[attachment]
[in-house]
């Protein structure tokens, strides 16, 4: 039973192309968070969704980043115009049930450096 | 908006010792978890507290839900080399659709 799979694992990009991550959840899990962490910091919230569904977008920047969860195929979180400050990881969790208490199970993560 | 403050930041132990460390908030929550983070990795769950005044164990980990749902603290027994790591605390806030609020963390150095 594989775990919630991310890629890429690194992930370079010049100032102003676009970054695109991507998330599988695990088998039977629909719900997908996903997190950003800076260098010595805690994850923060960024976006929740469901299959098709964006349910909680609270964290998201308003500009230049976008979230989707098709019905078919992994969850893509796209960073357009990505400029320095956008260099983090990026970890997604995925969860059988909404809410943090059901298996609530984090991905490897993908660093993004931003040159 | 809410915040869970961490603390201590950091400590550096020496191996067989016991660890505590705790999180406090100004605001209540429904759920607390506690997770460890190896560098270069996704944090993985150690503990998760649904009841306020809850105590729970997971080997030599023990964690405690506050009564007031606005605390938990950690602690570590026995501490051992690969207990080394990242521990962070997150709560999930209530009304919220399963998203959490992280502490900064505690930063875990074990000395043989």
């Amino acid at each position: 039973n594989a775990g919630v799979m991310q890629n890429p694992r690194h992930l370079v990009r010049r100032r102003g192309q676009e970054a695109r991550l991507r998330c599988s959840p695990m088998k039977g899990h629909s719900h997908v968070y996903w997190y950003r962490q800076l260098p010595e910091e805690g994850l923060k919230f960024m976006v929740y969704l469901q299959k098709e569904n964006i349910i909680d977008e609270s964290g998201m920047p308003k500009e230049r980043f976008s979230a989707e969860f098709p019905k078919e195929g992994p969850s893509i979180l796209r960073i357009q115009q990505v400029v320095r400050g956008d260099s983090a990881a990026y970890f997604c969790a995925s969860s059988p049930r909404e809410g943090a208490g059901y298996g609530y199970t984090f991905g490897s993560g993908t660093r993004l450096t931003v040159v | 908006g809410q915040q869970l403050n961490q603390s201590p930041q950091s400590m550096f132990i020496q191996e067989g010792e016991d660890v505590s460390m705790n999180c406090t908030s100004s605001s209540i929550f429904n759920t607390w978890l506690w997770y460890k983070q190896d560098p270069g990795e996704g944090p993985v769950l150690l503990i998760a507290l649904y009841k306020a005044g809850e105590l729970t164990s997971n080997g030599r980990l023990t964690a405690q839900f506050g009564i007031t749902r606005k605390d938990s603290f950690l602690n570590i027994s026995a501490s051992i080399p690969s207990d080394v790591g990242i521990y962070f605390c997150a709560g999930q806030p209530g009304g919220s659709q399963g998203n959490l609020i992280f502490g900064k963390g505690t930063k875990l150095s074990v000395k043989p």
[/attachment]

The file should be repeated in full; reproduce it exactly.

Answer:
[in-house]
């Protein structure tokens, strides 16, 4: 039973192309968070969704980043115009049930450096 | 908006010792978890507290839900080399659709 799979694992990009991550959840899990962490910091919230569904977008920047969860195929979180400050990881969790208490199970993560 | 403050930041132990460390908030929550983070990795769950005044164990980990749902603290027994790591605390806030609020963390150095 594989775990919630991310890629890429690194992930370079010049100032102003676009970054695109991507998330599988695990088998039977629909719900997908996903997190950003800076260098010595805690994850923060960024976006929740469901299959098709964006349910909680609270964290998201308003500009230049976008979230989707098709019905078919992994969850893509796209960073357009990505400029320095956008260099983090990026970890997604995925969860059988909404809410943090059901298996609530984090991905490897993908660093993004931003040159 | 809410915040869970961490603390201590950091400590550096020496191996067989016991660890505590705790999180406090100004605001209540429904759920607390506690997770460890190896560098270069996704944090993985150690503990998760649904009841306020809850105590729970997971080997030599023990964690405690506050009564007031606005605390938990950690602690570590026995501490051992690969207990080394990242521990962070997150709560999930209530009304919220399963998203959490992280502490900064505690930063875990074990000395043989």
């Amino acid at each position: 039973n594989a775990g919630v799979m991310q890629n890429p694992r690194h992930l370079v990009r010049r100032r102003g192309q676009e970054a695109r991550l991507r998330c599988s959840p695990m088998k039977g899990h629909s719900h997908v968070y996903w997190y950003r962490q800076l260098p010595e910091e805690g994850l923060k919230f960024m976006v929740y969704l469901q299959k098709e569904n964006i349910i909680d977008e609270s964290g998201m920047p308003k500009e230049r980043f976008s979230a989707e969860f098709p019905k078919e195929g992994p969850s893509i979180l796209r960073i357009q115009q990505v400029v320095r400050g956008d260099s983090a990881a990026y970890f997604c969790a995925s969860s059988p049930r909404e809410g943090a208490g059901y298996g609530y199970t984090f991905g490897s993560g993908t660093r993004l450096t931003v040159v | 908006g809410q915040q869970l403050n961490q603390s201590p930041q950091s400590m550096f132990i020496q191996e067989g010792e016991d660890v505590s460390m705790n999180c406090t908030s100004s605001s209540i929550f429904n759920t607390w978890l506690w997770y460890k983070q190896d560098p270069g990795e996704g944090p993985v769950l150690l503990i998760a507290l649904y009841k306020a005044g809850e105590l729970t164990s997971n080997g030599r980990l023990t964690a405690q839900f506050g009564i007031t749902r606005k605390d938990s603290f950690l602690n570590i027994s026995a501490s051992i080399p690969s207990d080394v790591g990242i521990y962070f605390c997150a709560g999930q806030p209530g009304g919220s659709q399963g998203n959490l609020i992280f502490g900064k963390g505690t930063k875990l150095s074990v000395k043989p």